What drove me to start a business? Failure rates are high. So are the costs. The ever-present uncertainty is scary. Confronting these realities requires strong motivation, which is why many entrepreneurs refer to their decision as a calling.
I remember that feeling. I’ve felt it before.
I grew up in Kansas — in farm country. Both my parents grew up on farms. Agriculture is in my blood. Yet, after college, I took out a $3,000 loan on a credit card to move half-way across the country in the hope of working on Capitol Hill and becoming part of something important. I felt a strong desire to contribute to something big and meaningful. It was the second best bet I ever made.
Over the past 20 years, I have worked on issues ranging from farm policy and soil health to climate change to business sustainability. I have worked on these issues in the U.S. Senate, in the non-profit sector and for private companies.
These experiences left me with a wealth of knowledge and connected to a broad network of very smart people. They also gave me the opportunity to study the shift in consumer preferences around food in particular.
What has emerged is nothing short of a consumer engine generating solutions to some of society’s toughest problems — problems that I saw first-hand go unresolved for years in the public sector. Specifically, I’ve long been frustrated by both the lack of recognition and the lack of financial reward for farmers that go beyond being sustainable — and actually help restore our natural resources.
These are farmers that can actually mitigate climate change and restore soil health — even if they are not organic. They are referred to as “regenerative”. These are farmers like our Director of Agriculture, Justin Knopf pictured to the left.
And, over the past year as a consultant, I saw repeatedly how difficult it is using a conventional consulting model, to help emerging better-for-you companies. Their desire to grow in a balanced way and to work directly with farmers is high — but their budgets are not. So, despite facing one of the best market opportunities the food sector has ever seen, many of these companies won’t reach their full potential. And because they won’t, the farmers that can solve so many of our natural resource problems won’t either.
According to the 2015 Nielsen Consumer Survey, 66% of global respondents are willing to pay more for sustainable goods.
The 2017 Snipp CPG Industry trends report notes that from 2011 to 2015, the top 25 largest food and beverage companies drove only 3% of total category growth. The smallest 20,000 companies drove 49% of all category growth — growing at a rate of 6.3%.
But it is still a difficult, expensive and often lonely journey for businesses in this space — especially emerging ones, to grow. And, despite the fact that consumers continuously show a preference to know where their food comes from, and to support positive farming practices; it is almost impossible for farmers to work directly with food companies — and therefore, connect to the marketplace. Until now.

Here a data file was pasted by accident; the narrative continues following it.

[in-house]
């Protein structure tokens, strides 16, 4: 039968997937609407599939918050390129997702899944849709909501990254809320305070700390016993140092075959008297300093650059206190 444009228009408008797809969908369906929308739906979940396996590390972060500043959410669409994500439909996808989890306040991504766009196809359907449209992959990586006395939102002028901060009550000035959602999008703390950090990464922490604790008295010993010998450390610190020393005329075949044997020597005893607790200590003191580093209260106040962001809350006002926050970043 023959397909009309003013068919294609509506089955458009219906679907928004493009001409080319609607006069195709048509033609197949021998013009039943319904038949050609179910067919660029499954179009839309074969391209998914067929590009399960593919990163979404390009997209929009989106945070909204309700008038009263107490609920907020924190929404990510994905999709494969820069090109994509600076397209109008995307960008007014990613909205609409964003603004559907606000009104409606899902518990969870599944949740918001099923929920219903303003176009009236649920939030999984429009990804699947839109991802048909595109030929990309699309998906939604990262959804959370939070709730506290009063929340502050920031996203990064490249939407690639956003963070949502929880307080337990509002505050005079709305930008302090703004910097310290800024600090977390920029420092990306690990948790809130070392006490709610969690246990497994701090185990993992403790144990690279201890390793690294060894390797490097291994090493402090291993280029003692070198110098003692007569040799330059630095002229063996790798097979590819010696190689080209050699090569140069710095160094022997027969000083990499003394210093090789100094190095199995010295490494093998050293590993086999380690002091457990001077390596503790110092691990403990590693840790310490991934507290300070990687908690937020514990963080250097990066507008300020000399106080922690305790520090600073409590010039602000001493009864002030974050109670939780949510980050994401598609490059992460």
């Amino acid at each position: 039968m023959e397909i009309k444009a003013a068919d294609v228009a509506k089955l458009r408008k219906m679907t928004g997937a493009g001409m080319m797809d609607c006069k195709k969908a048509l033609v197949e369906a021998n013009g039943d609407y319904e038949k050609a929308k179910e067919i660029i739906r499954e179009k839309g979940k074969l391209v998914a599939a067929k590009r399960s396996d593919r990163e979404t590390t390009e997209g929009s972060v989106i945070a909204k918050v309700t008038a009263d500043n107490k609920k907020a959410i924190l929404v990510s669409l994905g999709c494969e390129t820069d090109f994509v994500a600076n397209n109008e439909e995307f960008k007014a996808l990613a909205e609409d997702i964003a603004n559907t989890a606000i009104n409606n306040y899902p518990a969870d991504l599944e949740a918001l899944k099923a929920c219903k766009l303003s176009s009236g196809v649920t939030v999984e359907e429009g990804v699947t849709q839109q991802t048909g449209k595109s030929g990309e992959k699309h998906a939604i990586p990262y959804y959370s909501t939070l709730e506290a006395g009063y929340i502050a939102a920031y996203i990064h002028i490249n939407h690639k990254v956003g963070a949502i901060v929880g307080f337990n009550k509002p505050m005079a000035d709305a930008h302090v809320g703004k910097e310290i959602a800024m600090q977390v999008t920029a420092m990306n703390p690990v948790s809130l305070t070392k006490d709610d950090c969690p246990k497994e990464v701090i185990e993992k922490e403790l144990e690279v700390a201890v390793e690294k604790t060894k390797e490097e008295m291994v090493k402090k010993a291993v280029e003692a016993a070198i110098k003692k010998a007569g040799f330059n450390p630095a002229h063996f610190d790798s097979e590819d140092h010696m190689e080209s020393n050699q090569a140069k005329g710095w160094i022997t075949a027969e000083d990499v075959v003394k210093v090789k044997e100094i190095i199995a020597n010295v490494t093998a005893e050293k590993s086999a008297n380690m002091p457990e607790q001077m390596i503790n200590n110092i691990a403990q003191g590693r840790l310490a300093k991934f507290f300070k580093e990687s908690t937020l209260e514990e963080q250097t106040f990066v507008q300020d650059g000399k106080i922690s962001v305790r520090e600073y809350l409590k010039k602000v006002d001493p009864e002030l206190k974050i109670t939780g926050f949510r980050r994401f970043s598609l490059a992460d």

My new business is the Noble Growth Network. We provide access to professional business expertise from finance and business analysis, investor relations and organizational leadership, marketing and engagement, supply-chain, sustainability, regenerative agriculture, and legal. Network members are able to access our expertise through an annual membership. I’m so honored to be joined in this work by an all-star team of experts that make this network approach for small businesses possible.
We help companies that make better-for-you food deepen their value proposition. We help regenerative farmers to find value-added markets. We help consumers identify and engage with these balanced brands that are working with farmers to restore our natural resources.
We are the support system for noble business growth.
What does it mean to be noble? It’s about going above and beyond in pursuit of a moral purpose. What it is not is a series of individual traits that describe how something was made. Just because something is made with non-GMO or organic ingredients doesn't necessarily mean they treated their people or their community well. Noble Brands and Noble Farms are about balance and transparency -- first and foremost. It means using the power of business to both make people’s lives, and our planet, better than they were. It means going beyond sustainable — and toward regenerative!
There are four primary ways in which we add value to our members — and consumers.
We conduct an initial business analysis and establish triple bottom line measurement and management for the food companies and farmers in our network. The term “triple bottom line” is used to describe a management system which measures impacts and optimizes outcomes for people, the planet and profit.
Second, we create the means for food companies to be connected to farmers that are mitigating climate change and restoring natural resources like our soil and our oceans.
Third, we engage with consumers about these activities through live events, seminars, tours and social media.
Fourth, we advocate for Noble Brands in the marketplace and with investors.
By optimizing and balancing food companies and connecting them to farmers and consumers, we create supply circles in place of supply-chains.
We are the catalyst for a regenerative food system.
The transformational, scalable and unifying power of triple bottom line businesses regenerative farmers truly can make our world so much better. And in a time of deep division in our culture, they provide inspiring, positive examples of how business can solve problems.
I’m betting on them — and it’s the best bet I’ve ever made.
Follow Sara on Twitter: @SustainAg On Facebook: @NobleGrowth